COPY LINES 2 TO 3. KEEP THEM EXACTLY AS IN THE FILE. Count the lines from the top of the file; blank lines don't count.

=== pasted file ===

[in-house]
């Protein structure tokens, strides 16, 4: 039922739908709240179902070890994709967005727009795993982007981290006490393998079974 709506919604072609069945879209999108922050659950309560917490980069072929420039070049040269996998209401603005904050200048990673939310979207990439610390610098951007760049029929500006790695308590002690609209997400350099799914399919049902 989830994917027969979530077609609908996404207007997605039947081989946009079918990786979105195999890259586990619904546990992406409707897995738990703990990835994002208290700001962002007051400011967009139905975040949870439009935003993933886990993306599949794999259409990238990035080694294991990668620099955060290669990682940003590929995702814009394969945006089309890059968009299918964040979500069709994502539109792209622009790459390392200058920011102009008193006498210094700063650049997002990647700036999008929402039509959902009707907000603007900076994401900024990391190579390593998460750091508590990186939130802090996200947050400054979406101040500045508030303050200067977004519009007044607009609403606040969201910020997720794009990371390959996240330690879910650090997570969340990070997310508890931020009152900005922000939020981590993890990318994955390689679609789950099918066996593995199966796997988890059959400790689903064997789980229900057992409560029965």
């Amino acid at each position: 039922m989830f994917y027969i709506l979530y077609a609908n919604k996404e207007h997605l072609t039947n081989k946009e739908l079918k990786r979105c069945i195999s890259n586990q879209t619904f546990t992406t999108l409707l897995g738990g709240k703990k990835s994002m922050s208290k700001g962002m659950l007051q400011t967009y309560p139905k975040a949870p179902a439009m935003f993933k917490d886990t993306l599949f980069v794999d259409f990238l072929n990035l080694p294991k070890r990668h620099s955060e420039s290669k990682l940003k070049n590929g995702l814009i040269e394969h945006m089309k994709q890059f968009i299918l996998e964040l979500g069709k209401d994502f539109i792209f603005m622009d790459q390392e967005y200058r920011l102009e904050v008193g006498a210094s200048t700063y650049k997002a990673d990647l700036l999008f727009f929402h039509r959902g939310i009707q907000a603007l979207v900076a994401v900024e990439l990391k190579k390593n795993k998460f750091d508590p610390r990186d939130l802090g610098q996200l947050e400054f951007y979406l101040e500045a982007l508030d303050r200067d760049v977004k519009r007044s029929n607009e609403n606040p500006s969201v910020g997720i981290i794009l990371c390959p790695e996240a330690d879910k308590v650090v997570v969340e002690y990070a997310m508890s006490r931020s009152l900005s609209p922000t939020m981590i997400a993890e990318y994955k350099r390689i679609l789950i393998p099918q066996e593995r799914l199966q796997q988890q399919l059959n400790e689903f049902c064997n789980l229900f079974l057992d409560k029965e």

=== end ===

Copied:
């Protein structure tokens, strides 16, 4: 039922739908709240179902070890994709967005727009795993982007981290006490393998079974 709506919604072609069945879209999108922050659950309560917490980069072929420039070049040269996998209401603005904050200048990673939310979207990439610390610098951007760049029929500006790695308590002690609209997400350099799914399919049902 989830994917027969979530077609609908996404207007997605039947081989946009079918990786979105195999890259586990619904546990992406409707897995738990703990990835994002208290700001962002007051400011967009139905975040949870439009935003993933886990993306599949794999259409990238990035080694294991990668620099955060290669990682940003590929995702814009394969945006089309890059968009299918964040979500069709994502539109792209622009790459390392200058920011102009008193006498210094700063650049997002990647700036999008929402039509959902009707907000603007900076994401900024990391190579390593998460750091508590990186939130802090996200947050400054979406101040500045508030303050200067977004519009007044607009609403606040969201910020997720794009990371390959996240330690879910650090997570969340990070997310508890931020009152900005922000939020981590993890990318994955390689679609789950099918066996593995199966796997988890059959400790689903064997789980229900057992409560029965």
């Amino acid at each position: 039922m989830f994917y027969i709506l979530y077609a609908n919604k996404e207007h997605l072609t039947n081989k946009e739908l079918k990786r979105c069945i195999s890259n586990q879209t619904f546990t992406t999108l409707l897995g738990g709240k703990k990835s994002m922050s208290k700001g962002m659950l007051q400011t967009y309560p139905k975040a949870p179902a439009m935003f993933k917490d886990t993306l599949f980069v794999d259409f990238l072929n990035l080694p294991k070890r990668h620099s955060e420039s290669k990682l940003k070049n590929g995702l814009i040269e394969h945006m089309k994709q890059f968009i299918l996998e964040l979500g069709k209401d994502f539109i792209f603005m622009d790459q390392e967005y200058r920011l102009e904050v008193g006498a210094s200048t700063y650049k997002a990673d990647l700036l999008f727009f929402h039509r959902g939310i009707q907000a603007l979207v900076a994401v900024e990439l990391k190579k390593n795993k998460f750091d508590p610390r990186d939130l802090g610098q996200l947050e400054f951007y979406l101040e500045a982007l508030d303050r200067d760049v977004k519009r007044s029929n607009e609403n606040p500006s969201v910020g997720i981290i794009l990371c390959p790695e996240a330690d879910k308590v650090v997570v969340e002690y990070a997310m508890s006490r931020s009152l900005s609209p922000t939020m981590i997400a993890e990318y994955k350099r390689i679609l789950i393998p099918q066996e593995r799914l199966q796997q988890q399919l059959n400790e689903f049902c064997n789980l229900f079974l057992d409560k029965e």